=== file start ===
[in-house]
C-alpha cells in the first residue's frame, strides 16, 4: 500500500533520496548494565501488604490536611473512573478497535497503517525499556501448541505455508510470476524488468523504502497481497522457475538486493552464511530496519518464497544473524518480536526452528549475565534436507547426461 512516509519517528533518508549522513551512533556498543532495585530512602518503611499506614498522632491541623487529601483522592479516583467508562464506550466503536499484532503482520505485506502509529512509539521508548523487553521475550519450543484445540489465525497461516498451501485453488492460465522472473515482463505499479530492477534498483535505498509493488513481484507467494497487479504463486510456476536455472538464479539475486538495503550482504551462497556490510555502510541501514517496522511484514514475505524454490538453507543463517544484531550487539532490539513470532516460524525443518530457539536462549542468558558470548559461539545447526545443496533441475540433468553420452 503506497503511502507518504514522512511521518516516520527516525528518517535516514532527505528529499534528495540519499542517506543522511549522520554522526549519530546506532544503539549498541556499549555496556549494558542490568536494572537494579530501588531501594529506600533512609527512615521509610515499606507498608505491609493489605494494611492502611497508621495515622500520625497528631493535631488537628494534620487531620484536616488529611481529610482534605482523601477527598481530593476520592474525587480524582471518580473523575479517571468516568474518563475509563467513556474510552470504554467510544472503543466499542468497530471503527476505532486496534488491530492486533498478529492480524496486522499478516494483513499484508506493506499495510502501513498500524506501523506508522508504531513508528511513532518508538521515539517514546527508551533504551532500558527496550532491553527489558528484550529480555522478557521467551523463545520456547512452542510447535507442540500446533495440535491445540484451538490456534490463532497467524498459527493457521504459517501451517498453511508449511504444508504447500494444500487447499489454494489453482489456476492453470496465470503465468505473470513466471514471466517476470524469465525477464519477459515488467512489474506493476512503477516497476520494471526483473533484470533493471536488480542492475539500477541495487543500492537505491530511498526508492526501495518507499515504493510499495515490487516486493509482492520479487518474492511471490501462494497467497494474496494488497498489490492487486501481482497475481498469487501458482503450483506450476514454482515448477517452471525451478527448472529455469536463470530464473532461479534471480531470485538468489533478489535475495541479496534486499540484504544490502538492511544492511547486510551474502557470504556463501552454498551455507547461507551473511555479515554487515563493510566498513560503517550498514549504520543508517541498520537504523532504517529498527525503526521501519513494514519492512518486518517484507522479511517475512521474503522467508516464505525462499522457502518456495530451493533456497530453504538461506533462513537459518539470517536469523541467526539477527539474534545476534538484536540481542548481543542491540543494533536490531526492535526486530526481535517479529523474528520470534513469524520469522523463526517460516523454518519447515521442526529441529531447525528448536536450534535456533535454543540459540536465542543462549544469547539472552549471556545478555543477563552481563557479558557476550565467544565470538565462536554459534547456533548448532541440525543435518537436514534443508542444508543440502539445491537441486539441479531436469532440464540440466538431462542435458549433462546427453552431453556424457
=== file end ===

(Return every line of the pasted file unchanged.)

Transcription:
[in-house]
C-alpha cells in the first residue's frame, strides 16, 4: 500500500533520496548494565501488604490536611473512573478497535497503517525499556501448541505455508510470476524488468523504502497481497522457475538486493552464511530496519518464497544473524518480536526452528549475565534436507547426461 512516509519517528533518508549522513551512533556498543532495585530512602518503611499506614498522632491541623487529601483522592479516583467508562464506550466503536499484532503482520505485506502509529512509539521508548523487553521475550519450543484445540489465525497461516498451501485453488492460465522472473515482463505499479530492477534498483535505498509493488513481484507467494497487479504463486510456476536455472538464479539475486538495503550482504551462497556490510555502510541501514517496522511484514514475505524454490538453507543463517544484531550487539532490539513470532516460524525443518530457539536462549542468558558470548559461539545447526545443496533441475540433468553420452 503506497503511502507518504514522512511521518516516520527516525528518517535516514532527505528529499534528495540519499542517506543522511549522520554522526549519530546506532544503539549498541556499549555496556549494558542490568536494572537494579530501588531501594529506600533512609527512615521509610515499606507498608505491609493489605494494611492502611497508621495515622500520625497528631493535631488537628494534620487531620484536616488529611481529610482534605482523601477527598481530593476520592474525587480524582471518580473523575479517571468516568474518563475509563467513556474510552470504554467510544472503543466499542468497530471503527476505532486496534488491530492486533498478529492480524496486522499478516494483513499484508506493506499495510502501513498500524506501523506508522508504531513508528511513532518508538521515539517514546527508551533504551532500558527496550532491553527489558528484550529480555522478557521467551523463545520456547512452542510447535507442540500446533495440535491445540484451538490456534490463532497467524498459527493457521504459517501451517498453511508449511504444508504447500494444500487447499489454494489453482489456476492453470496465470503465468505473470513466471514471466517476470524469465525477464519477459515488467512489474506493476512503477516497476520494471526483473533484470533493471536488480542492475539500477541495487543500492537505491530511498526508492526501495518507499515504493510499495515490487516486493509482492520479487518474492511471490501462494497467497494474496494488497498489490492487486501481482497475481498469487501458482503450483506450476514454482515448477517452471525451478527448472529455469536463470530464473532461479534471480531470485538468489533478489535475495541479496534486499540484504544490502538492511544492511547486510551474502557470504556463501552454498551455507547461507551473511555479515554487515563493510566498513560503517550498514549504520543508517541498520537504523532504517529498527525503526521501519513494514519492512518486518517484507522479511517475512521474503522467508516464505525462499522457502518456495530451493533456497530453504538461506533462513537459518539470517536469523541467526539477527539474534545476534538484536540481542548481543542491540543494533536490531526492535526486530526481535517479529523474528520470534513469524520469522523463526517460516523454518519447515521442526529441529531447525528448536536450534535456533535454543540459540536465542543462549544469547539472552549471556545478555543477563552481563557479558557476550565467544565470538565462536554459534547456533548448532541440525543435518537436514534443508542444508543440502539445491537441486539441479531436469532440464540440466538431462542435458549433462546427453552431453556424457